Ranged spam with blocker units is not particularly deep, and has roughly the same alpha strats + variant strats as collateral initiative/split stacking. Civ 5/6 starts with ranged + blocker units early and stays that way until late game. 4 had numbers game super early, collateral initiative most of the game, and then just like civ 5/6 converged into air/nukes late. It is vexing too see people claiming there is significant tactical depth added by 1 UPT. The number of unit movement considerations that matter did not meaningfully increase.

    What did happen, however, is that it nerfed the AI production advantage substantially and implemented a feature the developers apparently couldn't handle from a UI design perspective, though the UI design failure travesty that is civ 6's presentation is not the fault of 1UPT.
     
    c4c6, BigChiefLizzy, Zuizgond and 4 others like this.
  20. ww2commander

    ww2commander Emperor

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    As countless posts already mention, Civ6 has fallen into the same design traps that plagued vanilla Civ5...superficial choices with no real rewarding reason to do things differently. 'Bucket filling' in civ5 has now become 'tailored-bucket filling' in Civ6. There is no real choice as all you have to do is wait until the bucket fills and progress to the next empty bucket (and yes, I am well aware that most games revolve around bucket filling!).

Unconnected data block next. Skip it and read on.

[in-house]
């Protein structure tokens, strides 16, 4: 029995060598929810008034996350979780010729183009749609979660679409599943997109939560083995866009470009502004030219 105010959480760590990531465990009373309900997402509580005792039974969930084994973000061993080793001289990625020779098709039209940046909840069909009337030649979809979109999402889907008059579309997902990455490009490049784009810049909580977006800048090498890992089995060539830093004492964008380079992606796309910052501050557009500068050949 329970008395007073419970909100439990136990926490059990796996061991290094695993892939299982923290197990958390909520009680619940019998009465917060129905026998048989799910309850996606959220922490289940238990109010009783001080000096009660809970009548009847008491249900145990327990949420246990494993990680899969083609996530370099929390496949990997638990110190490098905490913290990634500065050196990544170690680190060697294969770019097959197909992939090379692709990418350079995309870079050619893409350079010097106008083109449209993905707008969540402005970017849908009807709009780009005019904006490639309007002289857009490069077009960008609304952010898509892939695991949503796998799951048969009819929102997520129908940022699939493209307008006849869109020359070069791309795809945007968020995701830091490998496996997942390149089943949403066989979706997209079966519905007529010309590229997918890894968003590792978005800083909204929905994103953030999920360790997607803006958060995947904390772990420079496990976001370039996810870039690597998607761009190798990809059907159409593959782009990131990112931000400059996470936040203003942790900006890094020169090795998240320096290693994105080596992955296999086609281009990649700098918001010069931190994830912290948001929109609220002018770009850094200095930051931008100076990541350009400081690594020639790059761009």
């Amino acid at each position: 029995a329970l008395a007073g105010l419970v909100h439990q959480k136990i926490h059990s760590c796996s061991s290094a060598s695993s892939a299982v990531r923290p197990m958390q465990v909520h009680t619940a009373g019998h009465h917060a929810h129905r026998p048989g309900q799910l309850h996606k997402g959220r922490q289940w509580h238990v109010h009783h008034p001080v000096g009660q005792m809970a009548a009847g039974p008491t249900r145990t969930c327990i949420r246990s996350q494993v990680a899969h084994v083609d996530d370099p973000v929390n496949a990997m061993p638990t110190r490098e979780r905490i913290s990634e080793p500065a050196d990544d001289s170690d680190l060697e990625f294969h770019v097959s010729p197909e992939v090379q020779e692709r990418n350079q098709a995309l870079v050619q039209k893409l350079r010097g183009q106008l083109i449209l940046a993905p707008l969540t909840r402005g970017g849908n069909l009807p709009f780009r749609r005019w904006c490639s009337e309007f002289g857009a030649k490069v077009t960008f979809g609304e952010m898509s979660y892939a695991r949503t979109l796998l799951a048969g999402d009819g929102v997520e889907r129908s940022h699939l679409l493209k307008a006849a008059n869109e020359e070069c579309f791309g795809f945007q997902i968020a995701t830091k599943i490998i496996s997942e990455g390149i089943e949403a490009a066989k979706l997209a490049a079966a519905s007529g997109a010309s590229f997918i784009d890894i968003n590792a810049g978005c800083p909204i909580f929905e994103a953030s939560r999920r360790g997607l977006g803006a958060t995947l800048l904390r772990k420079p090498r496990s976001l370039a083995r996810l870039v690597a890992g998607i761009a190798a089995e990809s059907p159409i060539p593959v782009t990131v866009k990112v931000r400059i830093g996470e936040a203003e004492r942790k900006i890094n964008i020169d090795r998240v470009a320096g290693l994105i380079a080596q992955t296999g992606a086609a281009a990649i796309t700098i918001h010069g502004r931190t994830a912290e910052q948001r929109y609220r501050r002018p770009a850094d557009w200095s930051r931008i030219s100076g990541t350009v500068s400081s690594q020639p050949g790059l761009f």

The fact that the Civ6 AI is a non-entity to the grand scheme of things makes the journey a very hollow experience. They occasionally remind you of their presence through pointless banter and (non)suprise DoWs, but you don't need to directly engage with them to win the game as they are extras and not main characters on your journey. Whether you have 2 or 20 civs in a Civ6 game, the result always feels the same walking a tight-rope of agenda rage to ensure your bucket filling is not disrupted. Where players expect diplomacy, grand strategy and nail biting choices, they instead get a sprinkle of Simcity, min-maxing choices and puzzle-solving that can't be deviated once set in motion (i.e. you tend to know the outcome by Middle Ages).

    Paradox games are mentioned frequently in posts which makes me wonder why I quit Civ6 by turn 100 and fire-up another game of EU4. Maybe it's due to no two games ever feeling the same. Diplomacy and alliances serve useful purposes, choices are reversible as you adapt to situations, every decision (feels like it) matters and you don't know what might be around the corner. Civ6 includes (or emulates) these same concepts but for some reason it feels meaningless.

    However, the OP nailed the solution in their last sentence. The game's success and drawcard has always been customisation with Civ being a pioneer in game modding. What 'makes' the civ experience is the mods that throw 'spanners in works', refine (or fix) bland vanilla concepts and allow the fulfilment of 'what-if' scenarios.

    The vanilla game (since atleast civ3) has always been like that Lego starter set you got for Christmas but just didn't know what to make of it until a relative gave you a container full of Lego bricks from when they were a kid. Suddenly the excitement and realisation kicked in at the endless possibilities. Playing vanilla civ (especially Civ6) is exactly like that for me right now. I am sure that once the modding tools are released, attitudes will change rapidly as the stream of mods trickles through. But until then, I (like many others) have placed Civ6 in the 'revisit it in 6 months' group of icons on my desktop.